Three months later, Wells is still puzzled by that "strange justification," which the Post let her describe quite opaquely. She seems to be referring to the officers' statement that they approach such incidents in substantial numbers, and perhaps with some weapons drawn, because officers sometimes get shot and killed in such situations.

"Well, understand, my brother-in-law got killed in the line of duty entering a house," one of the sergeants told Wells at one point. We don't know if that's true. But three months later, Wells still seems to think that's a "strange justification" for the police procedures she found upsetting. Meanwhile, for unknown reasons, the Post let her present an absurdly murky account of what she was told about that.

It seems that Wells is still very upset by her experience that night. There's no obvious reasons why she shouldn't be.

But we aren't judging the conduct, views or reactions of Wells. We're judging the journalism of the Washington Post, an increasingly horrible "newspaper."

Did the Santa Monica police engage in bad procedures that night? We have no idea. But the Washington Post engaged in horrific journalism when it published that remarkable front-page Outlook piece in the way it did.

An amazing array of statement ands claims in that piece are hard to square with the documentary record. Beyond that, from its own headlines on down, the Post chose to present this event as a racial incident. It let Wells make racial claims about her neighbor and the police, accusing them of racist conduct in the absence of any obvious proof or indication.

Was Wells mistreated by the police that night? If so, was she mistreated because she's black?

The Post let her make that claim throughout her report. The claim made her report much more thrilling. It also fits a preferred narrative many Post readers may love.

That said, the paper never cited the statement by Jacqueline Seabrooks, the black woman who heads the Santa Monica police department. And all through the exciting report, Wells was allowed to make statements and claims which are very hard to reconcile with the facts.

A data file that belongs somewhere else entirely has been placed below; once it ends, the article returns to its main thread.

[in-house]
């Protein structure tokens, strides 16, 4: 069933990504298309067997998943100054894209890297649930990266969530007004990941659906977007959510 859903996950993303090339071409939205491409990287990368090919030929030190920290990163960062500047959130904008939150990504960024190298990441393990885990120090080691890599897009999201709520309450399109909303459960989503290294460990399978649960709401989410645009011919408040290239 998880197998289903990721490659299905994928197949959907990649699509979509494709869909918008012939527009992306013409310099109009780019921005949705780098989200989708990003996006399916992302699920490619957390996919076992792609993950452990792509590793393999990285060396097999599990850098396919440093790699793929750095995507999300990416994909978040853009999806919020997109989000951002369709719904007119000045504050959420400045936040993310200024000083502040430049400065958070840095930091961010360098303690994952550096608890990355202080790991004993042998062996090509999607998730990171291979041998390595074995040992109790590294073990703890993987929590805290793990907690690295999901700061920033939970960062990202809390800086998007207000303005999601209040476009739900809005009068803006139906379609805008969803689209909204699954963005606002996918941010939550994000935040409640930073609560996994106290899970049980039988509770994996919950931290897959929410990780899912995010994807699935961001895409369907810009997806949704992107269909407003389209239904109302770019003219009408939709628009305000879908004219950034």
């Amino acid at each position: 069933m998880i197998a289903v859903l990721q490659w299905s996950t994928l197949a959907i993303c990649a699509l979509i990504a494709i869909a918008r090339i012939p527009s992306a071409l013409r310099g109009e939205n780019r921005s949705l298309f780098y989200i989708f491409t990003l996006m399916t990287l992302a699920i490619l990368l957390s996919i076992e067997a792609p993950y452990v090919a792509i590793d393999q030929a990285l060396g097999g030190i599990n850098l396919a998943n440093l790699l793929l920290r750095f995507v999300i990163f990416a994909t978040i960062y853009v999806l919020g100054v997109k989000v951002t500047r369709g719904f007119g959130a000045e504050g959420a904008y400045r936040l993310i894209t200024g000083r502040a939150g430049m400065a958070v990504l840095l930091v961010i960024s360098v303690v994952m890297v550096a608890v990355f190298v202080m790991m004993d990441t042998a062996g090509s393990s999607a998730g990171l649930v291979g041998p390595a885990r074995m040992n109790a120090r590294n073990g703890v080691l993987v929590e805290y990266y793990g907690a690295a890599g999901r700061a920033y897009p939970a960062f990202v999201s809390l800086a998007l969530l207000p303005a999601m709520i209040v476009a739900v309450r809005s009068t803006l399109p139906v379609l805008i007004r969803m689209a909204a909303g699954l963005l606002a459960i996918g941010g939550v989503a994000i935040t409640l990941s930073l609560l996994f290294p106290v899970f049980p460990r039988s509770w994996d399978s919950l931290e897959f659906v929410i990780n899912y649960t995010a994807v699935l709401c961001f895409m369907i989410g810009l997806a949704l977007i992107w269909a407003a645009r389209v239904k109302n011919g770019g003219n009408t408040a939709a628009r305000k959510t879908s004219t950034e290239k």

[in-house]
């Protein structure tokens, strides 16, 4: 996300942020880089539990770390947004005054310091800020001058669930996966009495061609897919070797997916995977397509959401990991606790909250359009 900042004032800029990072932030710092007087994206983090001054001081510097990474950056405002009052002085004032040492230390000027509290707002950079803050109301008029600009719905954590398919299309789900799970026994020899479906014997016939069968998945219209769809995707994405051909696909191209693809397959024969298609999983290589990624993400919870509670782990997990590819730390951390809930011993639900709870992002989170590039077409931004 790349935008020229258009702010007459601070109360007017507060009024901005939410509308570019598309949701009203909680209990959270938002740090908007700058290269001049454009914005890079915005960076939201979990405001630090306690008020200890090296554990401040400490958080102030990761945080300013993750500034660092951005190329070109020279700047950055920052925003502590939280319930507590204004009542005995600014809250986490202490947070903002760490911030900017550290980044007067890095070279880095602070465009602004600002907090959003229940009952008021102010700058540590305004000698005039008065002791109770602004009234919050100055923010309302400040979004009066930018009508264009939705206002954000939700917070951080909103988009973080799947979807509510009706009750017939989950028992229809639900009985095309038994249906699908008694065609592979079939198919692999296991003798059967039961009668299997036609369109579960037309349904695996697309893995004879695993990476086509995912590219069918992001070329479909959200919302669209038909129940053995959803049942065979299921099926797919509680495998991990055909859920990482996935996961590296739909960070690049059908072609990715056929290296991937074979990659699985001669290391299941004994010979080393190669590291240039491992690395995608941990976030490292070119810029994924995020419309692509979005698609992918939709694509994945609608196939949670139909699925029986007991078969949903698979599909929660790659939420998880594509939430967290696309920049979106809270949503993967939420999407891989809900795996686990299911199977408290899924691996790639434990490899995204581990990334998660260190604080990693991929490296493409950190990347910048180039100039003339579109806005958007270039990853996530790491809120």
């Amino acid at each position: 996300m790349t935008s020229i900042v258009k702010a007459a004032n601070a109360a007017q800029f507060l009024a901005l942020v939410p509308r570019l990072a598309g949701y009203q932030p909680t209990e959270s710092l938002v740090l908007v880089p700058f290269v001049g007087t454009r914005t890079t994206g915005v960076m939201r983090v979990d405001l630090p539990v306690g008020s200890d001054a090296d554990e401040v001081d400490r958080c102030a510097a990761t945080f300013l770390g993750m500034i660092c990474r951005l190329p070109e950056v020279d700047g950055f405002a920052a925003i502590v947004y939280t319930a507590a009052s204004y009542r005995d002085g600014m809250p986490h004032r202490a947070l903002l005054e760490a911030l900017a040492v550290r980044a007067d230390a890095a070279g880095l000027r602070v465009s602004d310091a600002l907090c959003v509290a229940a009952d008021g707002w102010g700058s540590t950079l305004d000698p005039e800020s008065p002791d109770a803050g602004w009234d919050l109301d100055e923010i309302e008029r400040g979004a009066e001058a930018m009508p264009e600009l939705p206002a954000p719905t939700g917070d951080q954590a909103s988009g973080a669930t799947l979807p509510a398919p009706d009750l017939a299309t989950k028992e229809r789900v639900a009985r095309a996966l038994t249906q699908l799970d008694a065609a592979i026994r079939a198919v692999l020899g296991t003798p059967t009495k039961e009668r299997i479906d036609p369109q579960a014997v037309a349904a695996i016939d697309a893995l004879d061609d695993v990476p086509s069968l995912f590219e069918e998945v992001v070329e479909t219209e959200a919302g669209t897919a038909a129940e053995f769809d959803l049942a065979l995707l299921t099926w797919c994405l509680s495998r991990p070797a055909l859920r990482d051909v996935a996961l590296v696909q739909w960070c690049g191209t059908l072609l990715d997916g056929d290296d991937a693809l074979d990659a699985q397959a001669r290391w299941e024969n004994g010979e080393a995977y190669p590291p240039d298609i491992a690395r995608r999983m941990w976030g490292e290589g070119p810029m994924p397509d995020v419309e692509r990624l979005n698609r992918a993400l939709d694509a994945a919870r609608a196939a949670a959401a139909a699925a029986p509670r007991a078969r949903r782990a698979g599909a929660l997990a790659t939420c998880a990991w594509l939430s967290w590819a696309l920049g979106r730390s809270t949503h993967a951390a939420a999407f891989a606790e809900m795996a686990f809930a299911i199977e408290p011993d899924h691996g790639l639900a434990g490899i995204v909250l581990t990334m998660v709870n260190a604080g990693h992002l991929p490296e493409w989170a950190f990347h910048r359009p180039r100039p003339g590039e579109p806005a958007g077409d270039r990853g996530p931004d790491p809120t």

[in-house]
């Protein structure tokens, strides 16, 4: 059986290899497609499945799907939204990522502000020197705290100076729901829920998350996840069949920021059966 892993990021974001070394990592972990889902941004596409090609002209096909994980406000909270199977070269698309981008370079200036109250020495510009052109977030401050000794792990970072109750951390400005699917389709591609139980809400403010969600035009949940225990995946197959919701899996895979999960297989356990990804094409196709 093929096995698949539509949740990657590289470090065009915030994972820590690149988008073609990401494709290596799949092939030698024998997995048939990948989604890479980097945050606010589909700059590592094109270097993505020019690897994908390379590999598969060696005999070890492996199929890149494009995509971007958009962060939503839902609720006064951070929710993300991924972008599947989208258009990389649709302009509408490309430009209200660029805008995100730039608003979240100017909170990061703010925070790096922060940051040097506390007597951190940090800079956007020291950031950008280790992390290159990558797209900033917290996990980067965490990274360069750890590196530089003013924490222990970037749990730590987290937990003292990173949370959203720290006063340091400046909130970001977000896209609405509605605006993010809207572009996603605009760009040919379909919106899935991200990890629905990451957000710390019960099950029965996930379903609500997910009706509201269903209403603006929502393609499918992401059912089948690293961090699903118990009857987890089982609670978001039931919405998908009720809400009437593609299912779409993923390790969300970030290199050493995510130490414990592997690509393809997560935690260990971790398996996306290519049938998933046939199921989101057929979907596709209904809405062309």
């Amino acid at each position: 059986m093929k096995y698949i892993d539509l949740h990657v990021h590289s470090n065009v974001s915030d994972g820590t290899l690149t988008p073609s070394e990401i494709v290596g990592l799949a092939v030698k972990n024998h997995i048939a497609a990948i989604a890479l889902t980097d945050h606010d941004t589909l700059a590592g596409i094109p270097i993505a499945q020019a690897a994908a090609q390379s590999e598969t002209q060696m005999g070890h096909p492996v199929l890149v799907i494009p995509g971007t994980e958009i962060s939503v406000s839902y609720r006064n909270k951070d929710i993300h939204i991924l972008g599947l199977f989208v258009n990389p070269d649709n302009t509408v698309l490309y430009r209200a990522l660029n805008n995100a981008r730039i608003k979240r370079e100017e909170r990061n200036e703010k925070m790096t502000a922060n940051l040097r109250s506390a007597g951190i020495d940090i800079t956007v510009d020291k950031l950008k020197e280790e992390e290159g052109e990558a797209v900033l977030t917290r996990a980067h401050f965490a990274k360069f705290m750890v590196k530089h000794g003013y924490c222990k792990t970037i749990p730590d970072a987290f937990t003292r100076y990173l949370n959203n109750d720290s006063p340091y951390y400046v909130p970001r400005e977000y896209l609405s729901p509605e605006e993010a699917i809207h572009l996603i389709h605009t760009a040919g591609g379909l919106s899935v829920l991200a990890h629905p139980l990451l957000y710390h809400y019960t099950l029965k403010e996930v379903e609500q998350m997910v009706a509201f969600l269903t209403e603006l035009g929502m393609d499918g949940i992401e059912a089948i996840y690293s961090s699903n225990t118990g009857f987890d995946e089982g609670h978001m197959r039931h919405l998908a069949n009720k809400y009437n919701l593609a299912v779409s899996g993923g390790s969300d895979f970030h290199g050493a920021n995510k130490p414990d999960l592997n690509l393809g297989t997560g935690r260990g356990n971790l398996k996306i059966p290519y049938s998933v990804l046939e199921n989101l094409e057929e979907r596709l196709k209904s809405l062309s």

In fairness, Seabrooks grew up in South Central; Wells went to Dartmouth and Duke, a point she shares in her piece. This may help us understand the way young Kushner, who went to Yale, interacts with the world from which he's extracting his lode.

Two weeks ago, we thought those pieces about the baby boomers were about as dumb as journalism could get. This latest work is utterly horrible in a different way.

Truly, it's a fascinating read—but only if you read the lengthy transcript which lets you evaluate the accuracy of the many exciting claims which are being advanced. Only then do you start to see the way the Wells piece is remarkable.

Remember—we aren't attempting to judge Wells' views about what happened that night. Despite her lofty background and high social standing, Fay Wells isn't a journalist.

We're trying to judge the journalism of the Washington Post, an increasingly horrible newspaper. Yesterday, from its front page forward, we thought the Post presented a variety of routes to a post-journalistic world.

Two weeks ago, we thought those ludicrous boomer pieces really took the cake. Yesterday, in line with the season, an even bigger journalistic turkey was given free range in the Post.

Tomorrow: Two Pinocchios, Kessler said

Wednesday: Even after all these years, he's still our biggest gobbler


  1. Warning to casual readers of this blog: These comments are unmoderated. They are infested by one or more trolls who routinely take up space without contributing to discussion and/or attack the blog author in a variety of ways, rarely substantive. Such comments are not an indicator of the level of interest of other readers, the validity of the content posted nor of the esteem in which the blog author is held by others.